And so the ideal of a professional, "objective" press arose not least as a business plan. Always flawed, it worked well enough that soon pushy news gatherers, far from doing the bidding of political bosses, had become a healthful bother to power brokers of every persuasion.

A genuinely (or at least largely) independent press — committed to at least the appearance of impartiality on news pages, and adversarial in all directions if only to dig up all the available trouble, scandal and conflict — served America well, adding to the nation's array of watchdogs on all concentrations of power.

Ironically, this relatively balanced press was the byproduct of a largely monopolistic media marketplace. In time, as the news market fragmented, incentives changed. The "fairness doctrine" was lifted from broadcasters as the number of stations and cable outlets expanded. Scalding political talk radio and tribally biased cable news networks followed. The internet finished the job of flooding the modern information marketplace with so many sources of facts, fallacies and flamethrowers that the historic mass-market business model for evenhanded journalism has, well, become history. Many news organizations seem to be searching for a path to survival in resurrecting the older partisan model — feeding smaller audiences the precise flavor of facts they prefer.

Beyond economic pressures, I have watched as many journalists gradually succumbed to the political seduction that has overtaken so many modern American institutions, from education to law to big business. In journalism it took the form of a growing impatience with the old-fashioned "objectivity" model. Impartiality came to be seen as false equivalence, an irresponsible coddling of untruths. Surely journalists had a more important, more gratifying duty — to proclaim the Truth, to save Democracy.

But as I step away from a challenged profession, I wonder whether we journalists ever really had a more essential contribution to make than simply to provide a trusted supply of common facts — trusted so long as journalists were humble enough to embrace the "artificial" impartiality they sometimes found tiresome, not unlike the forced neutrality endured by every unprejudiced judge, every fair umpire, every scrupulous scientist, every honest broker in every walk of life.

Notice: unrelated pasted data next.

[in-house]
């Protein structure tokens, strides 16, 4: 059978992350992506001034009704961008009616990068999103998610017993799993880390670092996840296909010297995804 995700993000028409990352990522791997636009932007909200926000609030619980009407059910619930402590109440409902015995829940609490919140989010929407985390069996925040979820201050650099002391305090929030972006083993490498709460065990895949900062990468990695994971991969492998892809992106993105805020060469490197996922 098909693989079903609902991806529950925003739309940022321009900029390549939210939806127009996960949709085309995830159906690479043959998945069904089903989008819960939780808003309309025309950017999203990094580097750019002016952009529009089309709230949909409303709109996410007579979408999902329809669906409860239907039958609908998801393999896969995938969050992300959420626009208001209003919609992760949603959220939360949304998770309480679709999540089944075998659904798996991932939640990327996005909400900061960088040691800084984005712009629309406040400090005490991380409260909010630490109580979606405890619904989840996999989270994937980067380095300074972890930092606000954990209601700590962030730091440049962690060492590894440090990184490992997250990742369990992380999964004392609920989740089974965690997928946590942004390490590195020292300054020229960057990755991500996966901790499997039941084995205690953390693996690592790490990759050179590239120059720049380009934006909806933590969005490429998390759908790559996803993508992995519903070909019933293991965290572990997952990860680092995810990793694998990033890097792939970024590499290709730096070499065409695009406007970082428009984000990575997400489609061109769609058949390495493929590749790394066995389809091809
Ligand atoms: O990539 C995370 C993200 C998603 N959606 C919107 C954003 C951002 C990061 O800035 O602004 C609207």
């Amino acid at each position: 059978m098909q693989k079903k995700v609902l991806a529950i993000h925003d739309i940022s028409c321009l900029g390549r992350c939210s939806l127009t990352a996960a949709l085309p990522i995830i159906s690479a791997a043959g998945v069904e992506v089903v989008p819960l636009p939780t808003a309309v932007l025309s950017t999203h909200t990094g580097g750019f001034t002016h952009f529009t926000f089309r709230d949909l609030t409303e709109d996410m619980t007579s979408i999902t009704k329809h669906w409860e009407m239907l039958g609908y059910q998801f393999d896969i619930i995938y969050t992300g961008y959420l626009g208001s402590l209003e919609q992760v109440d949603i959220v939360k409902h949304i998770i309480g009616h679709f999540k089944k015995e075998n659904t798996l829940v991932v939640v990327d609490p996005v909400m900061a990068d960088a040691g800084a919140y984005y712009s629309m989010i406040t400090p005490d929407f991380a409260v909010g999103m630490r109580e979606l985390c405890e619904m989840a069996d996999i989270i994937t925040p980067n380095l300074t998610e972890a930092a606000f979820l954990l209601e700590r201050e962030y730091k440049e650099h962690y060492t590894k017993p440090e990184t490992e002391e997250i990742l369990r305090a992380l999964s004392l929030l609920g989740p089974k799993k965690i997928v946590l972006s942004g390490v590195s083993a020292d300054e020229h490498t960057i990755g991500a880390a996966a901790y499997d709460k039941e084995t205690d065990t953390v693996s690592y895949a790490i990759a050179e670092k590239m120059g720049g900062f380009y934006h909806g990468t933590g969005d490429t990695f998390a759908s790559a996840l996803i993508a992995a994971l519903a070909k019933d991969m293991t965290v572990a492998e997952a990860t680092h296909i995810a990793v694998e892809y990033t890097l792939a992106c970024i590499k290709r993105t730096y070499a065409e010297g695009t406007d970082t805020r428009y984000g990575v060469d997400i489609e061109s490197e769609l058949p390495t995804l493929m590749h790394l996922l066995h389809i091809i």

All this may seem easy for me to say, having spent large portions of my career on the "Opinion" side of journalism. The very existence of columnists, editorial boards and commentators in news organizations has always been a risky tradition for a profession founded on fairness.

I take curious comfort knowing that a regular criticism I've faced as an opinion writer throughout my career was one repeated by a commenter when my retirement was announced a couple of months ago. "He always pretended like he was some neutral arbiter," wrote one detractor, who added that he won't miss what another critic memorably called my "inveterate bothsiderism."

Well, fair enough. Let my closing argument be that there are two sides to this pretended neutrality debate.

Meanwhile, in editing others' commentary here for some 15 years I have sought, with the steady support of Editorial Page Editor Scott Gillespie and my other colleagues, to make room for a broad diversity of ideas, never favoring or disfavoring submissions merely because I agreed or disagreed with the argument. No doubt mistakes have been many, and for them all I beg pardon.

And most important, for my part I will dearly miss our readers — most of them, anyway.

Opinion editor's note: In October, commentary editor and columnist D.J. Tice announced his plan to retire at the end of 2023. We convinced him to stick around another month to help us kick off the new year, and with any luck readers will see occasional columns from him in the future.